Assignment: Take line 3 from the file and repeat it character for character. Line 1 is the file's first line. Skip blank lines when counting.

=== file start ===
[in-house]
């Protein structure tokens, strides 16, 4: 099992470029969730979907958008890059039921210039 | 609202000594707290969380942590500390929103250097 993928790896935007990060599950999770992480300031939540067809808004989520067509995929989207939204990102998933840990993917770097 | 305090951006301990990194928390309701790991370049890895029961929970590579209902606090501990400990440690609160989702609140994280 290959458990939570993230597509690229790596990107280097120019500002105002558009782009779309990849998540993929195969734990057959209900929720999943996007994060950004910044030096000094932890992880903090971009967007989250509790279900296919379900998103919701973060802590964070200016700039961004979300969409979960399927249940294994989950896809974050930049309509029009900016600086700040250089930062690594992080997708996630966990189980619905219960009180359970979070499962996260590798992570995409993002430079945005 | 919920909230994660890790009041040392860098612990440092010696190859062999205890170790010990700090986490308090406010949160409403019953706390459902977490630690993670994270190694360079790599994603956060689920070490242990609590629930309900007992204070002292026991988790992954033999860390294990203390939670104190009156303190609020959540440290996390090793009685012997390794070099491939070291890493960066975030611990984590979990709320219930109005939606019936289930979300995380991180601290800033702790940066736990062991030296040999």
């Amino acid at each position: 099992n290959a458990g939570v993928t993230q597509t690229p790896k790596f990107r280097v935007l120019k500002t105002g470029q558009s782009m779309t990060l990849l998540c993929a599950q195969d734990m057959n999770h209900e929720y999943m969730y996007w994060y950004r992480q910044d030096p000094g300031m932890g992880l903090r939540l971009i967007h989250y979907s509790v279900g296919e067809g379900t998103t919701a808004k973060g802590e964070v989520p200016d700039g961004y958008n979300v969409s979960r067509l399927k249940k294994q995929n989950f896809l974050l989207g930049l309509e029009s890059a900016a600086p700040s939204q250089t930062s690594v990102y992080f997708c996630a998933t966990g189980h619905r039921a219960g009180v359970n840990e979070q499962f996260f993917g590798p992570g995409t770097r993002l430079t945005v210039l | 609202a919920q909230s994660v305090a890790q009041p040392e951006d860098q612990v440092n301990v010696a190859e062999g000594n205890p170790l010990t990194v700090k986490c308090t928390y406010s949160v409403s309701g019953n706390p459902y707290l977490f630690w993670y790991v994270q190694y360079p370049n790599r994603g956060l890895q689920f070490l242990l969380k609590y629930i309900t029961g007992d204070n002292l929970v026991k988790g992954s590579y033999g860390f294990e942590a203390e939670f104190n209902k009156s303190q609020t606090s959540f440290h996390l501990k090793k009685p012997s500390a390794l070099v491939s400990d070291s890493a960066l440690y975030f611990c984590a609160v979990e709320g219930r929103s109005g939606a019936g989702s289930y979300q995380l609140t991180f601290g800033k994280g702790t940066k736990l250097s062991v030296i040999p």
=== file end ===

């Amino acid at each position: 099992n290959a458990g939570v993928t993230q597509t690229p790896k790596f990107r280097v935007l120019k500002t105002g470029q558009s782009m779309t990060l990849l998540c993929a599950q195969d734990m057959n999770h209900e929720y999943m969730y996007w994060y950004r992480q910044d030096p000094g300031m932890g992880l903090r939540l971009i967007h989250y979907s509790v279900g296919e067809g379900t998103t919701a808004k973060g802590e964070v989520p200016d700039g961004y958008n979300v969409s979960r067509l399927k249940k294994q995929n989950f896809l974050l989207g930049l309509e029009s890059a900016a600086p700040s939204q250089t930062s690594v990102y992080f997708c996630a998933t966990g189980h619905r039921a219960g009180v359970n840990e979070q499962f996260f993917g590798p992570g995409t770097r993002l430079t945005v210039l | 609202a919920q909230s994660v305090a890790q009041p040392e951006d860098q612990v440092n301990v010696a190859e062999g000594n205890p170790l010990t990194v700090k986490c308090t928390y406010s949160v409403s309701g019953n706390p459902y707290l977490f630690w993670y790991v994270q190694y360079p370049n790599r994603g956060l890895q689920f070490l242990l969380k609590y629930i309900t029961g007992d204070n002292l929970v026991k988790g992954s590579y033999g860390f294990e942590a203390e939670f104190n209902k009156s303190q609020t606090s959540f440290h996390l501990k090793k009685p012997s500390a390794l070099v491939s400990d070291s890493a960066l440690y975030f611990c984590a609160v979990e709320g219930r929103s109005g939606a019936g989702s289930y979300q995380l609140t991180f601290g800033k994280g702790t940066k736990l250097s062991v030296i040999p």